Acute inflammatory demyelinating polyneuropathy (AIDP)
  • Most common subtype (up to 90% of cases) in the US, Canada, and Europe [2]
Axonal loss Acute motor axonal neuropathy (AMAN)
  • Most common subtype (30–65% of cases) in some Asian countries (e.g., China and Japan) and Mexico [2]
Acute motor and sensory axonal neuropathy (AMSAN)

Classification into subtypes does not affect treatment decisions but may inform prognosis. [2][3]

Variants of Guillain-Barré syndrome

Variants of the classic sensorimotor presentation are characterized by the involvement of a specific group of muscles or nerves; overlap between variants is common.

Diagnosticstoggle arrow icon

General principles [9][10]

A complete neurological examination is required for all patients.

CSF analysis [2][7]

  • Obtained to support diagnosis and rule out infectious and malignant causes
  • Findings
    • May be normal in the first 1–2 weeks of the disease [2]
    • Typical: albuminocytologic dissociation (i.e., increased protein levels with normal leukocyte count < 10 cells/mcL in CSF)

CSF cell count is typically normal in patients with GBS; consider other diagnoses in patients with a count > 50 cells/mcL. [2][3]

Electrodiagnostic studies

Nerve conduction studies [7][8]

  • Obtained to support diagnosis and/or to classify GBS into subtypes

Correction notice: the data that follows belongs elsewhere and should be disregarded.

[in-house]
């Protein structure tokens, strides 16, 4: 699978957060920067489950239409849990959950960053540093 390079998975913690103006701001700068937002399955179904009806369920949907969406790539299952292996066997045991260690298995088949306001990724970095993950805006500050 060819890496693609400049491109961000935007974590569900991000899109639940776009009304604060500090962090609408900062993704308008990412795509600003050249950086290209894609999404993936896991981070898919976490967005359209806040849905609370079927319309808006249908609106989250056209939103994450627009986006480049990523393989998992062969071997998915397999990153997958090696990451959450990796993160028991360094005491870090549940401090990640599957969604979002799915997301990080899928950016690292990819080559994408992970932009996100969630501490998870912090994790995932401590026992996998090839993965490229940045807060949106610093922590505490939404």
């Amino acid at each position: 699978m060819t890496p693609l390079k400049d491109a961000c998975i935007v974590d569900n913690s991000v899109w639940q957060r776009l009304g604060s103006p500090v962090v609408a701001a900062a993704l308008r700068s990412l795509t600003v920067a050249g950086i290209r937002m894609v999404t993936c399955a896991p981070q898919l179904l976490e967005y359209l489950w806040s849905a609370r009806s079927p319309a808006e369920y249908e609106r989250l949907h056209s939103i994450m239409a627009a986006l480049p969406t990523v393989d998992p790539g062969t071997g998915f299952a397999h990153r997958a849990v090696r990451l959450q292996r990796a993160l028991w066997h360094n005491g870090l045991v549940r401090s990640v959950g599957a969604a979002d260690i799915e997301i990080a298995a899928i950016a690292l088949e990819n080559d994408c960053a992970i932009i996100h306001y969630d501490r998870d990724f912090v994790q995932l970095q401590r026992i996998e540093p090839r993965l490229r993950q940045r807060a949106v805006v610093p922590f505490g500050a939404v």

• Findings vary according to the subtype of GBS and may be normal during the early stages of disease.

Nerve conduction study findings may be normal in the week following symptom onset or in patients with certain GBS clinical variants, e.g., Miller-Fisher syndrome. [9]


Additional studies [7][9]

Differential diagnosestoggle arrow icon

Differential diagnoses of Guillain-Barré syndrome [3][9]

See “Etiology of polyneuropathy” and “Differential diagnoses of polyneuropathy” for further details.

Clinical features of Guillain-Barré syndrome vs. transverse myelitis

Clinical features of Guillain-Barré syndrome vs. transverse myelitis
Guillain-Barré syndrome Transverse myelitis
Symptom onset
  • Acute or subacute
    (4 hours to 21 days)
Motor findings
  • Ascending paralysis
  • Involvement of respiratory muscles
  • Reduced or absent
Sensory findings
Autonomic dysfunction
Cranial nerve involvement
  • Not affected
CSF examination
Imaging and findings
  • MRI: focal, enhanced lesion in the spinal cord
Electrophysiological findings
  • Usually normal

The differential diagnoses listed here are not exhaustive.